1) Oxfam reveals 1% own half world’s wealth and increasing
New research released on Monday, by anti-poverty charity Oxfam, reveals that the top 1% own around half the world’s wealth, and if current trends continue, they will own more than the other 99% by next year.
In 2009, the 1% owned 44% of the world’s wealth. By 2014, this had increased to 48%. Meanwhile, the bottom 80% own just 5.5%.
Oxfam released this released their report ahead of the World Economic Forum in Switzerland and said they would use their profile at the Forum to put pressure on countries and groups to tackle this increasing inequality.
2) 40% of British families ‘too poor to play a part in society’
Those aiming to keep subjects like the wealth gap, and the increasing power and wealth of the 1%, out of the limelight, often claim that this has no bearing on the poor, and that focus should be on the poor instead of ‘attacking the rich’. They will aim to break the relation between increasing wealth for the rich and increasing poverty for the poor, but that money is being taken out of societies, from public money, public services, and welfare. The same year 1million people needed a food bank in the UK, the rich list increased their wealth by 15%.
Now the Joseph Rowntree Foundation have released a report detailing that 4 in 10, or 8.1 million people, live below an income required to play a part in society. This increased by a third from 2008/09 to 2012/13.
The findings show ‘economic growth’ is not happening for those that need it most.
“The definition of minimum income threshold assumes a single person of working age needs an income of £16,284. It suggests in the case of a couple with two children, each needs to reach an income threshold of £20,400. It does not pretend to be a poverty measure, or act as a substitute for the government’s half-abandoned child poverty measure of the numbers earning 60% below median earnings. It is instead a definition of the income required to have not just food, shelter and clothes, but also to be able to be a participant in society.
“The definition, reached in discussion with the public through focus groups, looks at what a household needs to be integrated in society and has been used in the past as a benchmark for the living wage.
“It includes, for instance, the ability to pay for a week’s holiday in the UK, or a second-hand car for families with children. It assumes no cigarettes or visits to the pub.”
3) Government challenged on benefit figures, as new poll shows British claimants in EU outnumber immigrants here
A new survey, conducted by the Guardian newspaper, shows that the number of Britons claiming benefits across the EU, outnumber immigrants from respective countries claiming here, going against government figures.
For example the report says that 23,011 Britons were on welfare in Finland, Sweden, Denmark, Belgium, Luxembourg, Germany, Austria, France and Ireland, compared to just 8720 of those nationals claiming here.
The survey was conducted on 23 of the 27 EU countries.
“Thirty thousand people, or 2.5% of all British nationals, in other EU member states means that the overwhelming majority of Brits abroad as well as European citizens in Britain are not an undue burden for the countries in which they live,” said Dr Roxana Barbulescu, researcher on international migration at the University of Sheffield, to the Guardian.”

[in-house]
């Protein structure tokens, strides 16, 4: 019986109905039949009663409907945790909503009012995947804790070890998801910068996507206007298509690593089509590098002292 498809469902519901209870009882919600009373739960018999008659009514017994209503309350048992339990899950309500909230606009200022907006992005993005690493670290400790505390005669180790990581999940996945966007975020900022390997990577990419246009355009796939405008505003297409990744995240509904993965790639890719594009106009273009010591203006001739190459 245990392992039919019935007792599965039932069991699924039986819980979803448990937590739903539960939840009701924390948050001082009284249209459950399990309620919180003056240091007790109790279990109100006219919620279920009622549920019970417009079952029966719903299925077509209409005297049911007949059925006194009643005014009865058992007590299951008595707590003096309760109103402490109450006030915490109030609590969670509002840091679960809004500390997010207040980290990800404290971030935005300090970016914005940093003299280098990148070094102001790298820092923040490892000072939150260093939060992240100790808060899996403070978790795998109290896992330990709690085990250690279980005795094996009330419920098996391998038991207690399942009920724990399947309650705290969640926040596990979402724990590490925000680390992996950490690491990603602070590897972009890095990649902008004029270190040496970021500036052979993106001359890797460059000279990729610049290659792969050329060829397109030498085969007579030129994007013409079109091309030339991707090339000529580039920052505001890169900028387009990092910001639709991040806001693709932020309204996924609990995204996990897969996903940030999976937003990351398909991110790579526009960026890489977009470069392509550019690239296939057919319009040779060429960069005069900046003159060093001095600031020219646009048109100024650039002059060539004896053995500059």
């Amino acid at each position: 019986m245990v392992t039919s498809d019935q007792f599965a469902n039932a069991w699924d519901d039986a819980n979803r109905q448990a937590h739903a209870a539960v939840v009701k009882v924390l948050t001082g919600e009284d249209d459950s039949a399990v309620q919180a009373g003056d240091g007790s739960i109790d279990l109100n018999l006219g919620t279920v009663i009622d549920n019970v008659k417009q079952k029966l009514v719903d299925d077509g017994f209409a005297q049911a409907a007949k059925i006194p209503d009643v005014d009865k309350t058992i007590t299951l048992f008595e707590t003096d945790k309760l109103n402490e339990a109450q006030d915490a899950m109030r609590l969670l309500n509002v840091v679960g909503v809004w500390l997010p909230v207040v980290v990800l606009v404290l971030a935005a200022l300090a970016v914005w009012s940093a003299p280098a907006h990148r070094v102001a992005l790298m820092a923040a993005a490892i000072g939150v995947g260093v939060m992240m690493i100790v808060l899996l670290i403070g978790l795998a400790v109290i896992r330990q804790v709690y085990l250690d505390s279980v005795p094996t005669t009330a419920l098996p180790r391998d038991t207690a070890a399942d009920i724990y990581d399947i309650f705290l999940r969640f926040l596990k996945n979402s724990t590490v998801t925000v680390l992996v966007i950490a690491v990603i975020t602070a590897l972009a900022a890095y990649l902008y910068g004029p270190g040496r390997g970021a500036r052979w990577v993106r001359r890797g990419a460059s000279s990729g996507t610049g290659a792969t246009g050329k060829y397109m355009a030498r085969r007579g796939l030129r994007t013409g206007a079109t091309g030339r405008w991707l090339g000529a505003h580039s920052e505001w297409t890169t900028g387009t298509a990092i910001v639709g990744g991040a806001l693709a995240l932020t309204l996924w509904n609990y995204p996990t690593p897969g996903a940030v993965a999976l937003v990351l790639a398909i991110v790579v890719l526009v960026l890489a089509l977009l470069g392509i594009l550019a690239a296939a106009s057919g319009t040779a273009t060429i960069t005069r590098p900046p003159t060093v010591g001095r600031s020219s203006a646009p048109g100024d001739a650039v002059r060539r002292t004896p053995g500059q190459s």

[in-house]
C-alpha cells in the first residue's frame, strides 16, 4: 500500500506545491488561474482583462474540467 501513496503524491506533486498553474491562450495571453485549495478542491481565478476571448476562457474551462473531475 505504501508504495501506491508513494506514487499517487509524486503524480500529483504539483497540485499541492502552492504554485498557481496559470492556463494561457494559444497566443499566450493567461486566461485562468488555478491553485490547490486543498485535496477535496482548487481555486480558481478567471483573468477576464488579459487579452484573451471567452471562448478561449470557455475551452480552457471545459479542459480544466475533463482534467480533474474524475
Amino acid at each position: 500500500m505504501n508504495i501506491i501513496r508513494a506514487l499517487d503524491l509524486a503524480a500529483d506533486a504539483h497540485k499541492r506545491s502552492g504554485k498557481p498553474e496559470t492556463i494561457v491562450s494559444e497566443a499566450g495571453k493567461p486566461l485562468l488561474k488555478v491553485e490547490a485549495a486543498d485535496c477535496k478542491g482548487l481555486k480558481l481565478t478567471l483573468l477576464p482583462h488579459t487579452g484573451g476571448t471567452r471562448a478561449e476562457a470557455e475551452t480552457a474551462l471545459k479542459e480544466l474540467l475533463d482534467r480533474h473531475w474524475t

4) Farage admits he wants to privatise NHS
in 2012, UKIP leader Nigel Farage let slip that he would ‘feel more comfortable’ with a privatised NHS. Spin doctors did their best to say that he had changed his mind, despite Deputy Leader Paul Nuttall also expressing his desire to let privatisation in.
Now Farage says this is a debate he will have to return to, revealing that he is courting the idea of implementing a US style insurance scheme. Bear in mind, the US spends the most on healthcare and has the worst system in the developed world.
It was only a couple of weeks ago that Hinchingbrooke hospital became the first to be declared ‘inadequate’ by the Care Quality Commission, and was accused of putting patient safety at risk, with tactics including skeleton staffing. The hospital was owned by Circle Health, a private healthcare company which won healthcare contracts following donations to the Tory party.
5) There are 10 homes for every homeless family in England
The Mirror revealed that there are 10 homes for every homeless family in England, and yet numbers of homeless people keep rising.
While efforts by Labour to reduce homelessness over five years of government saw figures drop from 100,000 to 48,000, the number of homeless people has been increasing again since 2011.
While some of these empty homes are waiting for renters or sales, many are being held empty by investors.
The Labour government brought in a ‘use it or lose it’ policy that allows councils to seize properties left empty for 6 months. The Tories extended this to two years upon their election and even resisted attempts to multiply council tax on these homes.
6) Steve Emerson laughed off BBC News
American ‘Terrorism expert’ (lol) Steve Emerson, who hit the headlines the other week for saying that Birmingham in the UK is a ‘no-go zone for non-Muslims’ was interviewed on the BBC about his comments and where he got his ‘findings’. It’s quite funny.
7) Occupy Democracy return to Parliament Square
by Kam Sandhu – @KamBass